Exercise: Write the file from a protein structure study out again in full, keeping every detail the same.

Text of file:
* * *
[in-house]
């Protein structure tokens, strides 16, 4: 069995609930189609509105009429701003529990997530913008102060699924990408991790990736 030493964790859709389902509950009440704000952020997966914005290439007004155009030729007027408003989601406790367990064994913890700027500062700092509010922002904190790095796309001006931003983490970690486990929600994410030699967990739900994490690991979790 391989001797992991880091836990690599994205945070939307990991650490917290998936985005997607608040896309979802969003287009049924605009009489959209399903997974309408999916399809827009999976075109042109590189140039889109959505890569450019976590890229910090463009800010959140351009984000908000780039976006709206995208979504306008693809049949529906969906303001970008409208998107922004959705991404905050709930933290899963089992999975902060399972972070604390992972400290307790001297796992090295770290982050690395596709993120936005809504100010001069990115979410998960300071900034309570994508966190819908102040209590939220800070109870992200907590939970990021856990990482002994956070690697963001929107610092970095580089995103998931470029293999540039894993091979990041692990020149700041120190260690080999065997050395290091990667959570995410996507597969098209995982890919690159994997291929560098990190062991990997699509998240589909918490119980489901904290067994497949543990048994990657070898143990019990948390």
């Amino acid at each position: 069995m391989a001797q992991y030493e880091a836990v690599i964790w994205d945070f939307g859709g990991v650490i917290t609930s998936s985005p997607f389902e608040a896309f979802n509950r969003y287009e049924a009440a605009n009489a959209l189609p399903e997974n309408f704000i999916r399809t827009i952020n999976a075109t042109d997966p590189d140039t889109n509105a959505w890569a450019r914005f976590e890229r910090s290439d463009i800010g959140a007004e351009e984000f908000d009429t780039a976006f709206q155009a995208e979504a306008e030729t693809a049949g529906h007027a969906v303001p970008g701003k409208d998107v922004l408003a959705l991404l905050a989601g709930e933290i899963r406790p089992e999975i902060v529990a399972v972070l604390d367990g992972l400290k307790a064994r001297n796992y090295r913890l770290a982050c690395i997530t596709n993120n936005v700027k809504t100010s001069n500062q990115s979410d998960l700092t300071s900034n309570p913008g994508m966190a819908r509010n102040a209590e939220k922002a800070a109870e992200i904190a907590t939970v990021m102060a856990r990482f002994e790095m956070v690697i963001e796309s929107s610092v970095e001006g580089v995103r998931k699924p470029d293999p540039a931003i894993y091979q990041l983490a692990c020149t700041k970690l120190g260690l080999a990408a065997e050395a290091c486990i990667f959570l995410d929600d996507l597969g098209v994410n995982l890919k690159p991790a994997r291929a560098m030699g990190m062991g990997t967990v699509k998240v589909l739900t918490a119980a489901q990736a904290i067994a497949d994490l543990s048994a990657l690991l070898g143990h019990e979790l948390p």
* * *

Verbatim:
[in-house]
């Protein structure tokens, strides 16, 4: 069995609930189609509105009429701003529990997530913008102060699924990408991790990736 030493964790859709389902509950009440704000952020997966914005290439007004155009030729007027408003989601406790367990064994913890700027500062700092509010922002904190790095796309001006931003983490970690486990929600994410030699967990739900994490690991979790 391989001797992991880091836990690599994205945070939307990991650490917290998936985005997607608040896309979802969003287009049924605009009489959209399903997974309408999916399809827009999976075109042109590189140039889109959505890569450019976590890229910090463009800010959140351009984000908000780039976006709206995208979504306008693809049949529906969906303001970008409208998107922004959705991404905050709930933290899963089992999975902060399972972070604390992972400290307790001297796992090295770290982050690395596709993120936005809504100010001069990115979410998960300071900034309570994508966190819908102040209590939220800070109870992200907590939970990021856990990482002994956070690697963001929107610092970095580089995103998931470029293999540039894993091979990041692990020149700041120190260690080999065997050395290091990667959570995410996507597969098209995982890919690159994997291929560098990190062991990997699509998240589909918490119980489901904290067994497949543990048994990657070898143990019990948390």
């Amino acid at each position: 069995m391989a001797q992991y030493e880091a836990v690599i964790w994205d945070f939307g859709g990991v650490i917290t609930s998936s985005p997607f389902e608040a896309f979802n509950r969003y287009e049924a009440a605009n009489a959209l189609p399903e997974n309408f704000i999916r399809t827009i952020n999976a075109t042109d997966p590189d140039t889109n509105a959505w890569a450019r914005f976590e890229r910090s290439d463009i800010g959140a007004e351009e984000f908000d009429t780039a976006f709206q155009a995208e979504a306008e030729t693809a049949g529906h007027a969906v303001p970008g701003k409208d998107v922004l408003a959705l991404l905050a989601g709930e933290i899963r406790p089992e999975i902060v529990a399972v972070l604390d367990g992972l400290k307790a064994r001297n796992y090295r913890l770290a982050c690395i997530t596709n993120n936005v700027k809504t100010s001069n500062q990115s979410d998960l700092t300071s900034n309570p913008g994508m966190a819908r509010n102040a209590e939220k922002a800070a109870e992200i904190a907590t939970v990021m102060a856990r990482f002994e790095m956070v690697i963001e796309s929107s610092v970095e001006g580089v995103r998931k699924p470029d293999p540039a931003i894993y091979q990041l983490a692990c020149t700041k970690l120190g260690l080999a990408a065997e050395a290091c486990i990667f959570l995410d929600d996507l597969g098209v994410n995982l890919k690159p991790a994997r291929a560098m030699g990190m062991g990997t967990v699509k998240v589909l739900t918490a119980a489901q990736a904290i067994a497949d994490l543990s048994a990657l690991l070898g143990h019990e979790l948390p």